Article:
Brian G8ADD

In reply to G4OBK:

Nonsense Phil, you’re not into the shade, it’s enthuiastic hams like yourself that enable all these wonderful achievements to take place. I think it’s probably a lack of QRPp DX stations to chase that makes the difference here - come on NA ops, get those RM’s fired up for G3CWI’s Mighty Mite weekend from their home continent!

In reply to MM0GYX:

I agree Ian, I think the most of the hard work is done by the chaser. I am very thankful to the chasers with good ears to allow me to have my fun with my toys!

In reply to G8ADD:

Brian, I apprceciate your angle, but I would still say that the listening station is the one whose achievement should be most honoured. I agree that having a QRPp QSO is a two party thing and both parties have to do the right thing for a QSO to take place. No doubt about it that there is skill involved in making contacts with minimalist radios and low power.

I found this article a couple of years ago - I found it very interesting reading.

Keep an eye out for the next episode of Ham Nation, there might be a video about QRPp SOTA operating :wink: Ham Nation | Excitement & Importance of Ham Radio | TWiT

72, Colin

In reply to G0PEB:
NAQCC is free and offers a 1000 mpw award certificate.


In reply to WH6LE:

I’d like to make some claims here, dubious and hard to prove but I was impressed.

I worked Ken GM0AXY today on 12m CW from GM/SS-172, a direct path of 45km. But Ken had many round the world echoes and I was working the 5th set! That gives me

4x earthrad + LP distance / power

(4x 40041 + 39996) / 4.5 = 44480 km / watt.

Just about every station I worked in NA was audible long path and short path. Some had multiple echoes too. The CW was very hard to copy.

I worked Mickey 2E0YYY S2S on TW-004 on 12m SSB. That’s 44432 km/W. Mickey had 5 clear round the world echoes, I counted them many times.

Most definitely hard work to copy multi-echo CW but oh so much fun.


In reply to MM0FMF:


Hard to prove? Definitely!

Haven’t checked the Maths, but sound RF theory though :slight_smile:

I have probably experienced my own round the world echoes before, but having only recently started using full break in on CW (I used to use 200ms delay, enough for a break between each letter at 24WPM), as full break in does take a bit of getting used to for the un-initiated. Surely those relays clattering away can’t be doing them any good!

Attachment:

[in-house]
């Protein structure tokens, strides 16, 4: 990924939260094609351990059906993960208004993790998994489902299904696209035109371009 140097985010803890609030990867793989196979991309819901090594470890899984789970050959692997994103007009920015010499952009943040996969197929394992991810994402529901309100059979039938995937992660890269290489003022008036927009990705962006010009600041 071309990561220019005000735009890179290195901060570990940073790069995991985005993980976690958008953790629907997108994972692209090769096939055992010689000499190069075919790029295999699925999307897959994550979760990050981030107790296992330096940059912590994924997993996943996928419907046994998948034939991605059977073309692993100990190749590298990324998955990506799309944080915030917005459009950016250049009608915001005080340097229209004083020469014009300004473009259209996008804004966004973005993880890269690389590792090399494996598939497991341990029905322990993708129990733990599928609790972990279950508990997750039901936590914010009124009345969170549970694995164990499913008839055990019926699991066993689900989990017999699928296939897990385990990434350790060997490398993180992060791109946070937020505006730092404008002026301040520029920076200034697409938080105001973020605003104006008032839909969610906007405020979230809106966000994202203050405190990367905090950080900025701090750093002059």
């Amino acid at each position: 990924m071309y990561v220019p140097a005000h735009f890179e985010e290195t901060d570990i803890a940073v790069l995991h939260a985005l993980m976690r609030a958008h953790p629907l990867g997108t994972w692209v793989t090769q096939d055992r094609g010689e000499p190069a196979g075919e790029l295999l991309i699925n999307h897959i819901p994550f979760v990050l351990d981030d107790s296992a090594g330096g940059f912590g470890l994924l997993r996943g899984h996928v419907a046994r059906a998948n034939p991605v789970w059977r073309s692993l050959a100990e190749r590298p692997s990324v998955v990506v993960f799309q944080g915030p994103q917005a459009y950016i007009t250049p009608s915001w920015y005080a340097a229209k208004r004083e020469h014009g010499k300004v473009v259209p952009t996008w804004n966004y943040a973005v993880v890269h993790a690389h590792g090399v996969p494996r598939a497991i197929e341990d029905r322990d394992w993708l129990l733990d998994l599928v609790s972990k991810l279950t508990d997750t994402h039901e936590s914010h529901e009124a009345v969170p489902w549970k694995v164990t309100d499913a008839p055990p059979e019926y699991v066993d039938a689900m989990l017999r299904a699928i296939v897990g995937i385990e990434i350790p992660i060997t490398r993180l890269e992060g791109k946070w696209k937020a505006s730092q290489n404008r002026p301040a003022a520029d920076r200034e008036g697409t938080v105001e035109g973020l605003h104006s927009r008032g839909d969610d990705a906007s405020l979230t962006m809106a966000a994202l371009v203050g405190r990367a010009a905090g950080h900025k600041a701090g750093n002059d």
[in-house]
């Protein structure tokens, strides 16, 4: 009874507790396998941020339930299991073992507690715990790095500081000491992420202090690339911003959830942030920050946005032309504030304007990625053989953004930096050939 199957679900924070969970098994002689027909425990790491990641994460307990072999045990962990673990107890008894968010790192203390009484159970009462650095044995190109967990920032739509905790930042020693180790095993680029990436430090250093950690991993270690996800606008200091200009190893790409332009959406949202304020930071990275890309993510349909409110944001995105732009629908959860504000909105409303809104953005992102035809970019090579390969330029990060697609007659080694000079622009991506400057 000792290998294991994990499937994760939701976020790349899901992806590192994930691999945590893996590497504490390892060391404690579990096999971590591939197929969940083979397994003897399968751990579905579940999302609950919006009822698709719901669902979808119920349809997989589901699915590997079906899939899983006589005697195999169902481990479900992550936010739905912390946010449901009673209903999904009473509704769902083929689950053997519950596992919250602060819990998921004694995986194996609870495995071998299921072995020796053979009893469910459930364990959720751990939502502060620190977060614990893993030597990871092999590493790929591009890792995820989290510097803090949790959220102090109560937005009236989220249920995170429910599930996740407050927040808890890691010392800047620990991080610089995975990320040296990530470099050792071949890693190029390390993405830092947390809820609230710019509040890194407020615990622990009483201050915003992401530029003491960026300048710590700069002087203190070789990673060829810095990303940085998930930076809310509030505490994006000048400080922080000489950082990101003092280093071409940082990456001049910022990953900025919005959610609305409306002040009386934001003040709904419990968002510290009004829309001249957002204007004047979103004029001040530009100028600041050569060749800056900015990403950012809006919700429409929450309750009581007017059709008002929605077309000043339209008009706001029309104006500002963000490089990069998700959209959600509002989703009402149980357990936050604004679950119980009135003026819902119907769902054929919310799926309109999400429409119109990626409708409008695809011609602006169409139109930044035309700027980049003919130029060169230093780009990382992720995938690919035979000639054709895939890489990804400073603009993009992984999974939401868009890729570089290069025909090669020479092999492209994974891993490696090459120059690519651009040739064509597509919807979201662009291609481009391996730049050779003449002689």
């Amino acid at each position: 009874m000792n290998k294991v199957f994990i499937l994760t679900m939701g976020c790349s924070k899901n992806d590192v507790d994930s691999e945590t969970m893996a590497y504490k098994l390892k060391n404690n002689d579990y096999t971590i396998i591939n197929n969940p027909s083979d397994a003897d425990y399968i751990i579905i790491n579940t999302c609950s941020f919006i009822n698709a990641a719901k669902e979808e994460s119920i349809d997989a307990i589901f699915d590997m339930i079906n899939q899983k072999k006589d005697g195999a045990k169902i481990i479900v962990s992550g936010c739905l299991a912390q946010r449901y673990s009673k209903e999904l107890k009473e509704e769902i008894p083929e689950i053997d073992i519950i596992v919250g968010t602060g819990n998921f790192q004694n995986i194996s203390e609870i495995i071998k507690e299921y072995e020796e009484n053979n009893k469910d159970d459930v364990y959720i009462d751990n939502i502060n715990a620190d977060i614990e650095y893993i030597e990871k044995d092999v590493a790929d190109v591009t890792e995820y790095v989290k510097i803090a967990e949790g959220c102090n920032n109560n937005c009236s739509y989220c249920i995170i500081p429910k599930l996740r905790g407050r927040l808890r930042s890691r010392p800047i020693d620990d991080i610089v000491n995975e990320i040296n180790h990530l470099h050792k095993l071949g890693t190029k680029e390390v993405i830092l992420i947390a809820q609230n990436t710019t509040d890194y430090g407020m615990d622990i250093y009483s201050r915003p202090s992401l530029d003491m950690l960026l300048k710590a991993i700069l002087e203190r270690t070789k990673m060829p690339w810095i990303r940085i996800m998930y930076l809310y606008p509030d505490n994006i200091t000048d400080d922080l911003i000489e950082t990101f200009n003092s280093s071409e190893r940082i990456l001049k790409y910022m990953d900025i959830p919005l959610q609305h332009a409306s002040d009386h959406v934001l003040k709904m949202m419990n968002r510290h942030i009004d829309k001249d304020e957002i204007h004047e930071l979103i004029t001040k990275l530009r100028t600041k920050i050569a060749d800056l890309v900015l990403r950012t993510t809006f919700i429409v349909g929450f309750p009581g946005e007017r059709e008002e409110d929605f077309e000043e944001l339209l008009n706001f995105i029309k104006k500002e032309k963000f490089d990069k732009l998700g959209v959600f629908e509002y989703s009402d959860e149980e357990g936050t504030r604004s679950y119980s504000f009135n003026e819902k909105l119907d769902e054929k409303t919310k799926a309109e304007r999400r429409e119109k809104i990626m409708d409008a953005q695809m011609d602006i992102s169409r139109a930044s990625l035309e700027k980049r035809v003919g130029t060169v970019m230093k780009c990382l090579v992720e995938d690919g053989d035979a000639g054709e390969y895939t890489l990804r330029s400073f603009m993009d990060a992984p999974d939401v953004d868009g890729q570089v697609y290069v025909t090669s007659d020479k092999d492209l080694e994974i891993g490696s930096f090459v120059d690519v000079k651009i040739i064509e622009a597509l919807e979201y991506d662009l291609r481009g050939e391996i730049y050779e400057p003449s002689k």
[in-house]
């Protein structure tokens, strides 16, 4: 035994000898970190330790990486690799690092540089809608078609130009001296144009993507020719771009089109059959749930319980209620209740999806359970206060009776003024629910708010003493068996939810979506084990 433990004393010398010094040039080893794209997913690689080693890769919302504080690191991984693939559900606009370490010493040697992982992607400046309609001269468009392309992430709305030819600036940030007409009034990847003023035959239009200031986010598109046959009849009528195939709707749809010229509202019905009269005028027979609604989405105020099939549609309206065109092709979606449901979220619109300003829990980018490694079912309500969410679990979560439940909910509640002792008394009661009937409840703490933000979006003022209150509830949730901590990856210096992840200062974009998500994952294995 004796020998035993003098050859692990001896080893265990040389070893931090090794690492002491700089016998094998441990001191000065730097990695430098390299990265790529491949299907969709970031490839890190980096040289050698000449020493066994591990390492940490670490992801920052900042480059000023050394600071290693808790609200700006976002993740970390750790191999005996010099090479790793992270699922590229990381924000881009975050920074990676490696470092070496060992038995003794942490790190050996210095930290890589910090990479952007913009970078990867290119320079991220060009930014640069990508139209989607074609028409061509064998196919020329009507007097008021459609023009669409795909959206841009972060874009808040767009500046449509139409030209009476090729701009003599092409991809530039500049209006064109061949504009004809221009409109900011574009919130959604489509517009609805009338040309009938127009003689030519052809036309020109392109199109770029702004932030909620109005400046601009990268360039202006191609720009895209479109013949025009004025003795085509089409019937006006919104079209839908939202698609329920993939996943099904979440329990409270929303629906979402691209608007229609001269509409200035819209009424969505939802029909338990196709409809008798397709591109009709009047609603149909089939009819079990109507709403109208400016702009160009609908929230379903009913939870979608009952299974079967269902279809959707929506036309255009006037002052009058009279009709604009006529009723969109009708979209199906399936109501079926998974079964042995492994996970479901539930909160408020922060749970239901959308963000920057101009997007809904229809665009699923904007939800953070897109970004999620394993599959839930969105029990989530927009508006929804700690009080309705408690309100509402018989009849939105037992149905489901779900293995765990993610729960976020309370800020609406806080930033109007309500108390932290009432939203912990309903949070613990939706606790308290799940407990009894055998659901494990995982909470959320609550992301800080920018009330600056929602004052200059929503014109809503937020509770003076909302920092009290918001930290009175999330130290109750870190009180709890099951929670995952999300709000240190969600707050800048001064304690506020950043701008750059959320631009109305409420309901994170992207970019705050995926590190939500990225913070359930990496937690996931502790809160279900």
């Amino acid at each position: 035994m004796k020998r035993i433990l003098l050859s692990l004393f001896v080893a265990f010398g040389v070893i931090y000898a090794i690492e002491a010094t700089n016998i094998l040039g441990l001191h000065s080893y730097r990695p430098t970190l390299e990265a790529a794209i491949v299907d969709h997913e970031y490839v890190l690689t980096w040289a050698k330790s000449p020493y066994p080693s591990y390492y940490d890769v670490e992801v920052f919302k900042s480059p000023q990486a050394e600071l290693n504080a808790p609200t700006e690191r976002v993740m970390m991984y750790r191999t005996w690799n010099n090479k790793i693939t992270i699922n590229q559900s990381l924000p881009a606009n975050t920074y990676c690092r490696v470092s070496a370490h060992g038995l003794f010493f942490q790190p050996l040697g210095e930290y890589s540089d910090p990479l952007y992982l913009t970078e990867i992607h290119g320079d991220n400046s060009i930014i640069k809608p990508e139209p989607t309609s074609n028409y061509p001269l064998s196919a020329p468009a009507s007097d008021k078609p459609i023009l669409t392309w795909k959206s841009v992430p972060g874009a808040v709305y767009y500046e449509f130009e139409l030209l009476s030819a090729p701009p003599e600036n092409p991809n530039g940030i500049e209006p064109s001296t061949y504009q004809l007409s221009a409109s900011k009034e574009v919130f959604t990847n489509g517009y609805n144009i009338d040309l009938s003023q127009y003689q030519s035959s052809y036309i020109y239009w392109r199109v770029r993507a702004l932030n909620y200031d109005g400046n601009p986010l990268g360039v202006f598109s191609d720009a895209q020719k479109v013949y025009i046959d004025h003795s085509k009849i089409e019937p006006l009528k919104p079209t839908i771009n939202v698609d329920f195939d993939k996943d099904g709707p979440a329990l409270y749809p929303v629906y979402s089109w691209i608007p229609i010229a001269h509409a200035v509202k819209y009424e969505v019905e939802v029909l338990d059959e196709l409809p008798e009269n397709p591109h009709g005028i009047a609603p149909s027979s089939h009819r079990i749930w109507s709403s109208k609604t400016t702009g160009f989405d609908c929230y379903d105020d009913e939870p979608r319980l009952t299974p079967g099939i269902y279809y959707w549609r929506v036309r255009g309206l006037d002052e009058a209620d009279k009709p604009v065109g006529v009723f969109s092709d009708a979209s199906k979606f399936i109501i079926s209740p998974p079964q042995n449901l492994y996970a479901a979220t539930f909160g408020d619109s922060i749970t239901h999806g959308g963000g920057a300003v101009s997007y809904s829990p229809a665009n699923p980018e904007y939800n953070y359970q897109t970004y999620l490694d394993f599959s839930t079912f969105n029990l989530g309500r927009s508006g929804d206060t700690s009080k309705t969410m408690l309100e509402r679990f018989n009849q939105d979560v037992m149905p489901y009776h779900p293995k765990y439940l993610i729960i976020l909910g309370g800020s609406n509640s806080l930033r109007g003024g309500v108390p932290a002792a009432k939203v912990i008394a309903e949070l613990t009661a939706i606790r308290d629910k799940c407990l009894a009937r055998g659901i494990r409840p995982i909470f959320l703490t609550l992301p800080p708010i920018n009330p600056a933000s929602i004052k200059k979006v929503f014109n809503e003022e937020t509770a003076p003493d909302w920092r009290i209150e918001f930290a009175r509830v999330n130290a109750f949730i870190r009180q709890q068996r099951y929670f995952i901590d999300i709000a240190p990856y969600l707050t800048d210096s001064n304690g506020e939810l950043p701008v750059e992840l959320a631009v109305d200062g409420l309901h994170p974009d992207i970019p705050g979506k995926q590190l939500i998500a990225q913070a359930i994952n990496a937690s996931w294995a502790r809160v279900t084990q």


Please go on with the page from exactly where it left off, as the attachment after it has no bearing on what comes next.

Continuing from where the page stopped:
I was probably never fast enough dropping the PTT on SSB to notice before. In any case I was very pleased to hear my own CW transmission arriving back here in Blackburn after a very long trip. That could possibly explain why I was also hearing other G chasers as strong as I was that day, maybe not direct, but possibly all the way round?

I heard Klaus DF2GN/P mention that CW on 12m was a little difficult on one activation due to the echoes, & with other un-feasable QSO’s also taking place that day, I think it is safe to say that conditions on the high HF bands were pretty good :slight_smile:

The expression “work the world on a wet piece of string” comes from conditions like this, or maybe just a little bit better, for those who can remember :slight_smile:

Good fun?

Most definitely yes!

Thanks & 73,

Mark G0VOF

In reply to G0VOF:

In reply to MM0FMF:


Hard to prove? Definitely!

Not really. The total path length round the world gives rise to a delay of about 138.5mS so by measuring the delay it’s easy to surmise how far the signals have travelled. And if they did not go round the world where did they go that gives rise to exactly the same calculated delay? Occam’s razor.

73 Richard G3CWI

When Andy says “earthrad”, does he not mean “earthcirc” or “6.28earthrad”?


In reply to M1EYP:

Yes! I remember typing “earth radius” into Mr. Google to get the value and doing the 2*pi calculation. I’ve typed that rather than circumference. The figure I used was a simple average of the 2 often quoted values for the radius because as we all know, the Earth is a geoid not a sphere.


In reply to MM0FMF:

It has recently been noted that the volume of a pizza of radius Z and thickness A is


Now that’s a fact.

73 Richard G3CWI